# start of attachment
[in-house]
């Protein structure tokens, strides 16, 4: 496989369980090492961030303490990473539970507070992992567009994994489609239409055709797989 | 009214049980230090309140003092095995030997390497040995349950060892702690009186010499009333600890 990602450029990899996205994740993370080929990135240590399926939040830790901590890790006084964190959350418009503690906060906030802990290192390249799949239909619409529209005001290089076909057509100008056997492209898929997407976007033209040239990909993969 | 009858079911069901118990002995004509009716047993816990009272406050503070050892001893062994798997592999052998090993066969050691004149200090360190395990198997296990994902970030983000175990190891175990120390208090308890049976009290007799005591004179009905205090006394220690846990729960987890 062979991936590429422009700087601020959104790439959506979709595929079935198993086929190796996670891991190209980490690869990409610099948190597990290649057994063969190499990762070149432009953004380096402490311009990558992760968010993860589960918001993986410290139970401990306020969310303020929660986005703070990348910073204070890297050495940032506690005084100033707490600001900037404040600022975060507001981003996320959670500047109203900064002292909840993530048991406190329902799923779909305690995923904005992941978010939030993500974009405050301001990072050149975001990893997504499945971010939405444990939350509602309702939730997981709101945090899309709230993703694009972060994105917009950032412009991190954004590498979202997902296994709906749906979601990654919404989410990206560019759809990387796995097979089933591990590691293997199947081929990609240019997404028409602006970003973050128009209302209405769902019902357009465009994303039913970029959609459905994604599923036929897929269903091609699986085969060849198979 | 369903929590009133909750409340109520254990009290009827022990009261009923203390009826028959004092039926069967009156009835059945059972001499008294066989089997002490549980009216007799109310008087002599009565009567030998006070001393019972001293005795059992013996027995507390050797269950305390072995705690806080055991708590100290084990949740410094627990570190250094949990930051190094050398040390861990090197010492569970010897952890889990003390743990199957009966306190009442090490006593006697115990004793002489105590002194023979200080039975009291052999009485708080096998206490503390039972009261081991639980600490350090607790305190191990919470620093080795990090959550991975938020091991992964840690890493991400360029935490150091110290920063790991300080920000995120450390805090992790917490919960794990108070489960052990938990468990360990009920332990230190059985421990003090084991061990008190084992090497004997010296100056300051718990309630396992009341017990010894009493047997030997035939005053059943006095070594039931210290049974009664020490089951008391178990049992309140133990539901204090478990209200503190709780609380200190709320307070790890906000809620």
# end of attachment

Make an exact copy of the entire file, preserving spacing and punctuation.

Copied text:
[in-house]
């Protein structure tokens, strides 16, 4: 496989369980090492961030303490990473539970507070992992567009994994489609239409055709797989 | 009214049980230090309140003092095995030997390497040995349950060892702690009186010499009333600890 990602450029990899996205994740993370080929990135240590399926939040830790901590890790006084964190959350418009503690906060906030802990290192390249799949239909619409529209005001290089076909057509100008056997492209898929997407976007033209040239990909993969 | 009858079911069901118990002995004509009716047993816990009272406050503070050892001893062994798997592999052998090993066969050691004149200090360190395990198997296990994902970030983000175990190891175990120390208090308890049976009290007799005591004179009905205090006394220690846990729960987890 062979991936590429422009700087601020959104790439959506979709595929079935198993086929190796996670891991190209980490690869990409610099948190597990290649057994063969190499990762070149432009953004380096402490311009990558992760968010993860589960918001993986410290139970401990306020969310303020929660986005703070990348910073204070890297050495940032506690005084100033707490600001900037404040600022975060507001981003996320959670500047109203900064002292909840993530048991406190329902799923779909305690995923904005992941978010939030993500974009405050301001990072050149975001990893997504499945971010939405444990939350509602309702939730997981709101945090899309709230993703694009972060994105917009950032412009991190954004590498979202997902296994709906749906979601990654919404989410990206560019759809990387796995097979089933591990590691293997199947081929990609240019997404028409602006970003973050128009209302209405769902019902357009465009994303039913970029959609459905994604599923036929897929269903091609699986085969060849198979 | 369903929590009133909750409340109520254990009290009827022990009261009923203390009826028959004092039926069967009156009835059945059972001499008294066989089997002490549980009216007799109310008087002599009565009567030998006070001393019972001293005795059992013996027995507390050797269950305390072995705690806080055991708590100290084990949740410094627990570190250094949990930051190094050398040390861990090197010492569970010897952890889990003390743990199957009966306190009442090490006593006697115990004793002489105590002194023979200080039975009291052999009485708080096998206490503390039972009261081991639980600490350090607790305190191990919470620093080795990090959550991975938020091991992964840690890493991400360029935490150091110290920063790991300080920000995120450390805090992790917490919960794990108070489960052990938990468990360990009920332990230190059985421990003090084991061990008190084992090497004997010296100056300051718990309630396992009341017990010894009493047997030997035939005053059943006095070594039931210290049974009664020490089951008391178990049992309140133990539901204090478990209200503190709780609380200190709320307070790890906000809620």